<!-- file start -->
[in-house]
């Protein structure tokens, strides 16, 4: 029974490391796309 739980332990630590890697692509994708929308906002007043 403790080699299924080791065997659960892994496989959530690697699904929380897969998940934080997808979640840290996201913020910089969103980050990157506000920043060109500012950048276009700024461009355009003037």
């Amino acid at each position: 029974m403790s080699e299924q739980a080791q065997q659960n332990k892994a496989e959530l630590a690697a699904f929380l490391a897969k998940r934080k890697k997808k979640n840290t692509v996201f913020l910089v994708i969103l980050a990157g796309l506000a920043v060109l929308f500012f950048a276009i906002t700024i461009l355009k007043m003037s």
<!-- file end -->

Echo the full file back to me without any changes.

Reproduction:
[in-house]
């Protein structure tokens, strides 16, 4: 029974490391796309 739980332990630590890697692509994708929308906002007043 403790080699299924080791065997659960892994496989959530690697699904929380897969998940934080997808979640840290996201913020910089969103980050990157506000920043060109500012950048276009700024461009355009003037």
């Amino acid at each position: 029974m403790s080699e299924q739980a080791q065997q659960n332990k892994a496989e959530l630590a690697a699904f929380l490391a897969k998940r934080k890697k997808k979640n840290t692509v996201f913020l910089v994708i969103l980050a990157g796309l506000a920043v060109l929308f500012f950048a276009i906002t700024i461009l355009k007043m003037s």